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Cat Scratch Disease

This fact sheet answers frequently asked questions about cat scratch disease (CSD). 

Cat scratch disease (CSD) is a bacterial infection caused by Bartonella henselae. Cats get it from flea droppings in their fur or claws. The bacteria spreads to people when an infected cat bites, or scratches, or licks someone’s open wound. Young children and people with weak immune systems are the most likely to get CSD. Ticks can also spread Bartonella henselae to cats, but it is not documented that ticks can spread CSD to people.

The basics

Does my cat carry this disease?

Not every cat or kitten will carry Bartonella henselae. The Centers for Disease Control and Prevention (CDC) estimates about 40% of cats carry the bacteria at some point in their lives. Cats that carry this disease do not show any signs of illness. You cannot tell which cats can spread the disease to you. Kittens and feral cats are the most likely to spread the disease because they are more likely to bite or scratch.


What are the symptoms of CSD?

The symptoms of CSD generally include fever, enlarged lymph nodes, and swelling near the site of infection. In rare cases, people may also experience eye infections, severe muscle pain, or swelling of the brain.

How is it diagnosed?

Your health care provider will diagnose CSD based on your symptoms and exposure history. They will ask about your history of cat bites and scratches, and whether you have had any interactions with a cat that may have been carrying the bacteria.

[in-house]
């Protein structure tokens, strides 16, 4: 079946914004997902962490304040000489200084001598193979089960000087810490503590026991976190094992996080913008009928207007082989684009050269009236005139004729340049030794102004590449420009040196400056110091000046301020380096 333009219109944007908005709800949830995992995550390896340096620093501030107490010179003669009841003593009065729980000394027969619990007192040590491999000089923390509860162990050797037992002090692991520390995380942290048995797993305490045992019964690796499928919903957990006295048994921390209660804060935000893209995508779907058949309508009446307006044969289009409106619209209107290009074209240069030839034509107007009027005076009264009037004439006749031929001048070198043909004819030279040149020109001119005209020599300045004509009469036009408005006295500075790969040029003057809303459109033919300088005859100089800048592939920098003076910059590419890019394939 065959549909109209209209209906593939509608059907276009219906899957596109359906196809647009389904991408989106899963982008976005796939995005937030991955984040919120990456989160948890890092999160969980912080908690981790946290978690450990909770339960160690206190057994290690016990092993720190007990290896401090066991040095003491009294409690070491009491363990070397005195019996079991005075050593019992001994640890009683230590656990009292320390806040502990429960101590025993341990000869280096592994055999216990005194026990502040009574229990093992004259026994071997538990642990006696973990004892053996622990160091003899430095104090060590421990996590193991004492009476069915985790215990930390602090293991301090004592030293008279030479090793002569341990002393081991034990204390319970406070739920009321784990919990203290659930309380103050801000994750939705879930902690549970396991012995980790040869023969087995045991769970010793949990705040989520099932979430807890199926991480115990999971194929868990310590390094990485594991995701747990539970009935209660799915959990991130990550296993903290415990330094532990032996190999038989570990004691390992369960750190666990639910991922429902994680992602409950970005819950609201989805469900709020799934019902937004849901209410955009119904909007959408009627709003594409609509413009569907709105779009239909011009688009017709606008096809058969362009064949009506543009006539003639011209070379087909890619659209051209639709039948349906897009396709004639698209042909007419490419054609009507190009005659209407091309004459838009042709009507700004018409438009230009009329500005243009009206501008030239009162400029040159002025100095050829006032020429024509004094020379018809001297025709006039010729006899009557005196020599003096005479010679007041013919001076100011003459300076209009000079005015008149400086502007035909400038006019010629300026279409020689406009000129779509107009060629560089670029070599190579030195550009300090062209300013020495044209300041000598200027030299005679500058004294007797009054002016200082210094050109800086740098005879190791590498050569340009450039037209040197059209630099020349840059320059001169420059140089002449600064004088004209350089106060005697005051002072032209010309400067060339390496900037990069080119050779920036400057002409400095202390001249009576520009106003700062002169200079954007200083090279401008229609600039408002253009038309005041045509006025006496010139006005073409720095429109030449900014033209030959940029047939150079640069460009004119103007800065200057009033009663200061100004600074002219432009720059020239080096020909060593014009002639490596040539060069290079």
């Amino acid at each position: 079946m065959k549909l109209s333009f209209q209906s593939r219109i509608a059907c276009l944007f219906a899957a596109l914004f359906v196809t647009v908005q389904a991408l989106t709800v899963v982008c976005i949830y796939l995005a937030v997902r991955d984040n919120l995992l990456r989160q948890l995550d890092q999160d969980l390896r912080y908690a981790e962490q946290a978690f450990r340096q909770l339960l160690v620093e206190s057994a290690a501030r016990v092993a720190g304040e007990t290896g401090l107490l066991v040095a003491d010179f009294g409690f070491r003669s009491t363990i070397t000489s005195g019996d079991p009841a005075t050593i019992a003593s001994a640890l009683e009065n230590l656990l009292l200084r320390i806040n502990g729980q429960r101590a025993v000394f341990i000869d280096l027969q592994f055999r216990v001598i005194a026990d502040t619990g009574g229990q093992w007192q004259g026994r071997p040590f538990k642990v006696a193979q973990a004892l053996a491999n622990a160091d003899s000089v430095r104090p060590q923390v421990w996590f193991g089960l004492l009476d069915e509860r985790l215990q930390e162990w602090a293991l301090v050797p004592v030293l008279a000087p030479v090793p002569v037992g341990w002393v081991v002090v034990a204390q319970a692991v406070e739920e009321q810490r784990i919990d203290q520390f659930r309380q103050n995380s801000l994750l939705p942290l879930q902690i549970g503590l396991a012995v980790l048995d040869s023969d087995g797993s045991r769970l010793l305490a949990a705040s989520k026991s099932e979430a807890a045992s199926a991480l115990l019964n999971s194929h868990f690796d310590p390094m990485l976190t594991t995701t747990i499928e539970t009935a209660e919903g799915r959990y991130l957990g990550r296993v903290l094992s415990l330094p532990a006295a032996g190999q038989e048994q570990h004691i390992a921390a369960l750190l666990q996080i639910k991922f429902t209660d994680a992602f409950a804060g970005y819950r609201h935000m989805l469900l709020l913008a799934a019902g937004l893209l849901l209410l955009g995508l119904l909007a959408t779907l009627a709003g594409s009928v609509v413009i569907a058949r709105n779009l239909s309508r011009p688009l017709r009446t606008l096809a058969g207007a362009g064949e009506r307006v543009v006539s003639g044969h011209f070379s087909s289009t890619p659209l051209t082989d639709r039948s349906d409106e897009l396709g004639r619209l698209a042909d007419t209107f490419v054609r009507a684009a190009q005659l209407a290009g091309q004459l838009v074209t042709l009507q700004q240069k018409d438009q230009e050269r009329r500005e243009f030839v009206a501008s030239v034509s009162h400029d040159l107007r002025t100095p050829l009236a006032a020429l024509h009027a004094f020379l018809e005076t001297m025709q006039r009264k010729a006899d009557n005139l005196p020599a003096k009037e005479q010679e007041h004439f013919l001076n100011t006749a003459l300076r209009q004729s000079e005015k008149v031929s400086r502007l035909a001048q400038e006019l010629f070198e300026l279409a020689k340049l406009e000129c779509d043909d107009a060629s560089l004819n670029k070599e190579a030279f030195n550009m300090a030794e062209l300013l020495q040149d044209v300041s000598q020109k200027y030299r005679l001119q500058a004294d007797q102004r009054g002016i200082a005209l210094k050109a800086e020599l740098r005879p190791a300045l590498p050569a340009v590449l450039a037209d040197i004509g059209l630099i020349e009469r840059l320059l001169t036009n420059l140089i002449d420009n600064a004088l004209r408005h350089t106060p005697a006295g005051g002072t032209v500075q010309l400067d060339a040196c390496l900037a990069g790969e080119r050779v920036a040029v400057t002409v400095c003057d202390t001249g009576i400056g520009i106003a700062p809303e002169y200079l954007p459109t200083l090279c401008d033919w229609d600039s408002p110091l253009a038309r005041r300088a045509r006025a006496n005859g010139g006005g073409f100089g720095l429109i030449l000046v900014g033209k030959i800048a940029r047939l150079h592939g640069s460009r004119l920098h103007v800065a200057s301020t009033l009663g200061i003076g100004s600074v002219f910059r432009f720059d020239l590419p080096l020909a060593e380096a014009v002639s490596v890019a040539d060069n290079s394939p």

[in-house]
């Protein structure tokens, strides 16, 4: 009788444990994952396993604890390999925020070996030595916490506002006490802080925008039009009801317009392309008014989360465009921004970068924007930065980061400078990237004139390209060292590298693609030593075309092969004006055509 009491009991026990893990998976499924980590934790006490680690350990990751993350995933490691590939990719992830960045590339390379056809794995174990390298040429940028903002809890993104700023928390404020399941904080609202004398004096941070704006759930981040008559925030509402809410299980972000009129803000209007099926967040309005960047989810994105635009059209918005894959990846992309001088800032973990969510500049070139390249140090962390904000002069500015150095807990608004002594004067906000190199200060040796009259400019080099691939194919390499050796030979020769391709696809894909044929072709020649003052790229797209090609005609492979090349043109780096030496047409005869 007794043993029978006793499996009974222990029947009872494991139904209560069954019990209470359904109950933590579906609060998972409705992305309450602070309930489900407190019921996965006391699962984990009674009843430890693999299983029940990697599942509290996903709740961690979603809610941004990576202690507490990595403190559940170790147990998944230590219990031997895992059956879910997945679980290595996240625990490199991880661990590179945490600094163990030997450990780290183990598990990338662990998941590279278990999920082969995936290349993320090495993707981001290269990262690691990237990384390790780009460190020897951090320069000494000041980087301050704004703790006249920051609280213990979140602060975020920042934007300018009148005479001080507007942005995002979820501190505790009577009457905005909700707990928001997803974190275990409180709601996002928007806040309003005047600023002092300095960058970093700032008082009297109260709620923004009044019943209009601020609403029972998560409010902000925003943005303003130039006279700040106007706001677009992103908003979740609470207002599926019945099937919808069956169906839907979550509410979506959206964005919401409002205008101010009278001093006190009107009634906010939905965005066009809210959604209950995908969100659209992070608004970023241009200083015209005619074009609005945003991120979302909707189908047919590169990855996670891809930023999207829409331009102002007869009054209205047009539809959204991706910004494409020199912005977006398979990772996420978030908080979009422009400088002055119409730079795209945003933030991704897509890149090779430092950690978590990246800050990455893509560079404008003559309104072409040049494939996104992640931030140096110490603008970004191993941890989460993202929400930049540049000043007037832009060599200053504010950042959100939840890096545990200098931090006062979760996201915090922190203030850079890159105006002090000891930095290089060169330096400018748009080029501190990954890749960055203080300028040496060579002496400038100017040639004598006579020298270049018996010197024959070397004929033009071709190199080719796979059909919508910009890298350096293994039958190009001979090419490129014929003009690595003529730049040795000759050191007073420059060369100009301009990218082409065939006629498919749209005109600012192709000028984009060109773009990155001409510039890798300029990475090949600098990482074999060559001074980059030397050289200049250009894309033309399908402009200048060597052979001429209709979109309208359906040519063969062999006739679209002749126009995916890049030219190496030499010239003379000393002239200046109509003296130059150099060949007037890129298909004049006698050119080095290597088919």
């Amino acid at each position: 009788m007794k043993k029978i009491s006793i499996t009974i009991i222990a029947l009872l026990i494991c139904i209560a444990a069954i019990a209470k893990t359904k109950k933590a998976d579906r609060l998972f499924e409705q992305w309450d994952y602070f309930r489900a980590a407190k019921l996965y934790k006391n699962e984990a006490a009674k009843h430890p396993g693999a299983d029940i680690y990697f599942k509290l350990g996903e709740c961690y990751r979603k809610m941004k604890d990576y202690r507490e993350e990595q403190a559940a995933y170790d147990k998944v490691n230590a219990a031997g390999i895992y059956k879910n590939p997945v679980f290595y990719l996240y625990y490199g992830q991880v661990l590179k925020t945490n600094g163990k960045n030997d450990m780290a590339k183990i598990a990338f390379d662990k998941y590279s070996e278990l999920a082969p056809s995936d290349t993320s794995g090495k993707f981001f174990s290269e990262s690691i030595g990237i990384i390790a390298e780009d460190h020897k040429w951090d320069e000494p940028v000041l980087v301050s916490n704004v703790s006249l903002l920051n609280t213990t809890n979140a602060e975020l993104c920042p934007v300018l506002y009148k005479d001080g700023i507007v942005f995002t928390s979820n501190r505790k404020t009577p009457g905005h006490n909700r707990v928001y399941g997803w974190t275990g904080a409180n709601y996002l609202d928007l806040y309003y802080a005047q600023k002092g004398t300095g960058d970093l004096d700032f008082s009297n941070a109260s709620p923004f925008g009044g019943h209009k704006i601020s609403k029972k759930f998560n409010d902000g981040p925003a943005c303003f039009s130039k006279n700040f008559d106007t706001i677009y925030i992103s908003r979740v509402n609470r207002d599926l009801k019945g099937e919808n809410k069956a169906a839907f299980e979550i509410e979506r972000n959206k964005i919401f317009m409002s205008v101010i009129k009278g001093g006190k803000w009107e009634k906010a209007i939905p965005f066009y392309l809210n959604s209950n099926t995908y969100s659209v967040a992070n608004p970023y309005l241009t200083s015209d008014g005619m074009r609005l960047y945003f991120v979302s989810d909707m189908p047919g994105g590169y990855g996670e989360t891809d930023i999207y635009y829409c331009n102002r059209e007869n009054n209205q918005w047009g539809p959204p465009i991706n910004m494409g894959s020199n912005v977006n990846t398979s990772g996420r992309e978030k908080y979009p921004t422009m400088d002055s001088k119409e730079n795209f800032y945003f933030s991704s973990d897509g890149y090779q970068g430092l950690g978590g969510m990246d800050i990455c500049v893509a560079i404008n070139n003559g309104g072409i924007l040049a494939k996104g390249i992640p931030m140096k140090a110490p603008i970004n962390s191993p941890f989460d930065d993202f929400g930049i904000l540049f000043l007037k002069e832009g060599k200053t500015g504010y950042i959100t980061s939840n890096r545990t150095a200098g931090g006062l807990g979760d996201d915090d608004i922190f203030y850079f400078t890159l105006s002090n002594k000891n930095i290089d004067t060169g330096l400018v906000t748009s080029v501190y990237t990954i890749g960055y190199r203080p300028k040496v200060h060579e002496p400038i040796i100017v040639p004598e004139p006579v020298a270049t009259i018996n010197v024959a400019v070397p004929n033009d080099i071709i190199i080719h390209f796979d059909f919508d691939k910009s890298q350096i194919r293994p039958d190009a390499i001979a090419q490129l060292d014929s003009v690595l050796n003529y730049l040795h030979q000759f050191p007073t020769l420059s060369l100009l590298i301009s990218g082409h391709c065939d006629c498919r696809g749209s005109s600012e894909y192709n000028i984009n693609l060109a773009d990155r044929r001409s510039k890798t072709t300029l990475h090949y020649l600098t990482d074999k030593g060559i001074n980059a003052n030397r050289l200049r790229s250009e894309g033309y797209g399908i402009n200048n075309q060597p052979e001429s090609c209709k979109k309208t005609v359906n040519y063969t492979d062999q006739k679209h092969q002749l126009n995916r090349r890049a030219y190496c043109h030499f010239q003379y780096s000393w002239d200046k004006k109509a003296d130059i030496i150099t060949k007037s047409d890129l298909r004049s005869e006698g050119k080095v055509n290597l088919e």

What can I do to prevent CSD?

Follow these tips to reduce your risk:

  • Proper flea treatment is the most effective prevention against CSD. Ask your veterinarian about the best flea treatment for your cat
  • Avoid “rough play” with cats, especially kittens. This includes any activity that may lead to cat scratches and bites
  • Wash cat bites and scratches immediately and thoroughly with running water and soap
  • Do not allow cats to lick open wounds
  • Keep your cats indoors and away from stray cats
  • Immunocompromised individuals are at a greater risk of contracting CSD. These people should avoid owning a cat that is less than one year old


What is the treatment?

Most cases of CSD will resolve on their own without treatment. If necessary, your health care provider may prescribe an antibiotic.

What should I do if I think I may have CSD?

After a bite or scratch from a cat, wash the area thoroughly with soap and running water. If you develop an infection at the site of the scratch or bite, or if you develop symptoms you should contact your health care provider.

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